III. Textile import

The European Union (EU28), the United States, and China were the top three largest importers of textiles in 2018, accounting for 37.5% of the world’s total textile imports that year. Although the market shares of the top three in 2018 were close to 37.7% a year earlier, it nevertheless was much lower than over 50% back in the 2000s. The increasing diversification of textile import market is associated with the shifting pattern of world apparel manufacturing and export closely.

IV. Apparel import

Affected by consumers’ purchasing power (often measured by GDP per capita) and size of the population, the European Union, the United States, and Japan remained the world’s top three importers of apparel in 2018. Altogether, these top three absorbed 61.5% of world apparel in 2018, which, however, was lower than 62.3% in 2017 and a significant drop from 84% back in 2005. Behind the result, it is not the case that consumers in the EU, U.S., and Japan are importing less clothing. Instead, several emerging economies (such as China) are becoming fast-growing apparel consumption markets and starting to import more. As consumers’ purchasing power in these emerging economies continues to improve, we could expect a more diversified world apparel import market in the years ahead.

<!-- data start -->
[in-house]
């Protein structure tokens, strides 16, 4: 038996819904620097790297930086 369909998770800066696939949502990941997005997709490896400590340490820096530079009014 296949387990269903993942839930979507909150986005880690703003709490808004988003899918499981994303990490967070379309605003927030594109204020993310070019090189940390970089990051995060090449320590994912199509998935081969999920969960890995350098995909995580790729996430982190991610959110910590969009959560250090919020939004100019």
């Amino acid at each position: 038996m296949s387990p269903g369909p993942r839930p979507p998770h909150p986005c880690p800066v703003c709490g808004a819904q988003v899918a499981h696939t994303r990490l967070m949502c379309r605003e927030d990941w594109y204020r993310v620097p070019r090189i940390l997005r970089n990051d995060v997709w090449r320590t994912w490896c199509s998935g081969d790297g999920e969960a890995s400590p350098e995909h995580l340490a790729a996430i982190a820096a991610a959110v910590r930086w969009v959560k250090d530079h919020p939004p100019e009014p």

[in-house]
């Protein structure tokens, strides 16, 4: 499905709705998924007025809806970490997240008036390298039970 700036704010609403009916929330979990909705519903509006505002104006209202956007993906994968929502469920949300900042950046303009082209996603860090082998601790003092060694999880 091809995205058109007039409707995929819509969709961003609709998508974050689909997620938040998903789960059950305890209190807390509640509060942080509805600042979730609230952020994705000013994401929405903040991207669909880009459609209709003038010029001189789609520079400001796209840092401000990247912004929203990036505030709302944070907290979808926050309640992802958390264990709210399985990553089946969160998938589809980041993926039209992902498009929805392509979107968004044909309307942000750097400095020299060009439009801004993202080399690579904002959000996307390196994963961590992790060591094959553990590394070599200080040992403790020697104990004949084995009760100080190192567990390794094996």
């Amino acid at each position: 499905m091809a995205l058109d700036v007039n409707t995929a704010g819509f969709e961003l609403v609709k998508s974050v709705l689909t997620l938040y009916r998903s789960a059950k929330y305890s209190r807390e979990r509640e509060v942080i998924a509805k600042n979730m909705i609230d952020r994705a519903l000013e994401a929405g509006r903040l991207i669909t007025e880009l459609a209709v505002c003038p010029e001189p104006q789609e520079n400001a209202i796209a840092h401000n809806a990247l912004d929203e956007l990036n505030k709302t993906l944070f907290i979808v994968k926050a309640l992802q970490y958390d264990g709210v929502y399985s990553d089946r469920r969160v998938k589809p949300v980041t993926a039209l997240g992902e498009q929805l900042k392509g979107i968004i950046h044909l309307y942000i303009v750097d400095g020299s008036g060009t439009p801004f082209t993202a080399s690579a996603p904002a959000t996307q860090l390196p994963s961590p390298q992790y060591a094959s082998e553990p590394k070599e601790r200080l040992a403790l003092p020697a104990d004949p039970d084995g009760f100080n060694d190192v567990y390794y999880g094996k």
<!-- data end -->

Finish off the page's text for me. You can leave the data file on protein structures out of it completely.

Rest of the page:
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Additional reading: Latest trends in world textile and apparel trade

U.S. Textile and Apparel Industry is NOT Immune to the U.S.-China Tariff War

The full article is available HERE

This article tries to evaluate the potential impact of the U.S.-China tariff war on the U.S. textile and apparel (T&A) industry, including manufacturing and related trade activities.

The quantitative evaluation conducted is based on the Global Trade Analysis Project (GTAP) model. Data came from the latest GTAP9 database, which covers trade, employment and production in 57 sectors in 140 countries. In correspondence to the recent development of the U.S.-China tariff war, the analysis focuses on the following three scenarios:

  • Scenario 1: 10% punitive tariff + base year tariff rate in 2017 applied to products traded between the U.S. and China, except textiles and apparel
  • Scenario 2: 10% punitive tariff + base year tariff rate in 2017 applied to products traded between the U.S. and China, including textiles and apparel
  • Scenario 3: 25% punitive tariff + base year tariff rate in 2017 applied to products traded between the U.S. and China, including textiles and apparel

Three findings are of note: